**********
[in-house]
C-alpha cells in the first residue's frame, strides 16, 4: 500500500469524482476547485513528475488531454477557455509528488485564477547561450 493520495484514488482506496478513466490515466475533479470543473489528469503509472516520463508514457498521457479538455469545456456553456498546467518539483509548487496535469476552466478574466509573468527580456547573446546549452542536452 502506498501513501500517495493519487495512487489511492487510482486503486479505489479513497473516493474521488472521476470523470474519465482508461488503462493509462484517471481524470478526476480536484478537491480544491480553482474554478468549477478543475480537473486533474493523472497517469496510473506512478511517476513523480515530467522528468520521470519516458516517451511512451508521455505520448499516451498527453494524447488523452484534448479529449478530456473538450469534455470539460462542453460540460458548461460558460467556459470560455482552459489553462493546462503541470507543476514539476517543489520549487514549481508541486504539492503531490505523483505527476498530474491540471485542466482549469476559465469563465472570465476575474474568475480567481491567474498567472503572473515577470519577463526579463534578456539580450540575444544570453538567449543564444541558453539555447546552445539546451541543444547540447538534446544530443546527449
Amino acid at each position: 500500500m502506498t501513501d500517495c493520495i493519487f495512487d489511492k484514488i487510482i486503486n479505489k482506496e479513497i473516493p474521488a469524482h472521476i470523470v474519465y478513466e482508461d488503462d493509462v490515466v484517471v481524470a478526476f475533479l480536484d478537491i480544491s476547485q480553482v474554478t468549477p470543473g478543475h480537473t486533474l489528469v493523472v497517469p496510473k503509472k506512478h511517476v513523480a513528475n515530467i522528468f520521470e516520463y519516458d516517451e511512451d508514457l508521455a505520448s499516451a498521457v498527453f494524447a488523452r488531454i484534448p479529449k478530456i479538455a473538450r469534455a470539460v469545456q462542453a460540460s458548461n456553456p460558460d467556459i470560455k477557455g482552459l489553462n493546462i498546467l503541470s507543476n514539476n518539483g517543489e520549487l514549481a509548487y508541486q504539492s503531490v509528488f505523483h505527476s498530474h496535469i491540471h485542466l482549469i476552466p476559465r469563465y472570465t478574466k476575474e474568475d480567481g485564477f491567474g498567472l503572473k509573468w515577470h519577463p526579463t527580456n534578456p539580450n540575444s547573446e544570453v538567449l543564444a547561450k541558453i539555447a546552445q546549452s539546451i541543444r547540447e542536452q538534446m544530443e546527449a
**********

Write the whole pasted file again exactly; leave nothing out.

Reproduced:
[in-house]
C-alpha cells in the first residue's frame, strides 16, 4: 500500500469524482476547485513528475488531454477557455509528488485564477547561450 493520495484514488482506496478513466490515466475533479470543473489528469503509472516520463508514457498521457479538455469545456456553456498546467518539483509548487496535469476552466478574466509573468527580456547573446546549452542536452 502506498501513501500517495493519487495512487489511492487510482486503486479505489479513497473516493474521488472521476470523470474519465482508461488503462493509462484517471481524470478526476480536484478537491480544491480553482474554478468549477478543475480537473486533474493523472497517469496510473506512478511517476513523480515530467522528468520521470519516458516517451511512451508521455505520448499516451498527453494524447488523452484534448479529449478530456473538450469534455470539460462542453460540460458548461460558460467556459470560455482552459489553462493546462503541470507543476514539476517543489520549487514549481508541486504539492503531490505523483505527476498530474491540471485542466482549469476559465469563465472570465476575474474568475480567481491567474498567472503572473515577470519577463526579463534578456539580450540575444544570453538567449543564444541558453539555447546552445539546451541543444547540447538534446544530443546527449
Amino acid at each position: 500500500m502506498t501513501d500517495c493520495i493519487f495512487d489511492k484514488i487510482i486503486n479505489k482506496e479513497i473516493p474521488a469524482h472521476i470523470v474519465y478513466e482508461d488503462d493509462v490515466v484517471v481524470a478526476f475533479l480536484d478537491i480544491s476547485q480553482v474554478t468549477p470543473g478543475h480537473t486533474l489528469v493523472v497517469p496510473k503509472k506512478h511517476v513523480a513528475n515530467i522528468f520521470e516520463y519516458d516517451e511512451d508514457l508521455a505520448s499516451a498521457v498527453f494524447a488523452r488531454i484534448p479529449k478530456i479538455a473538450r469534455a470539460v469545456q462542453a460540460s458548461n456553456p460558460d467556459i470560455k477557455g482552459l489553462n493546462i498546467l503541470s507543476n514539476n518539483g517543489e520549487l514549481a509548487y508541486q504539492s503531490v509528488f505523483h505527476s498530474h496535469i491540471h485542466l482549469i476552466p476559465r469563465y472570465t478574466k476575474e474568475d480567481g485564477f491567474g498567472l503572473k509573468w515577470h519577463p526579463t527580456n534578456p539580450n540575444s547573446e544570453v538567449l543564444a547561450k541558453i539555447a546552445q546549452s539546451i541543444r547540447e542536452q538534446m544530443e546527449a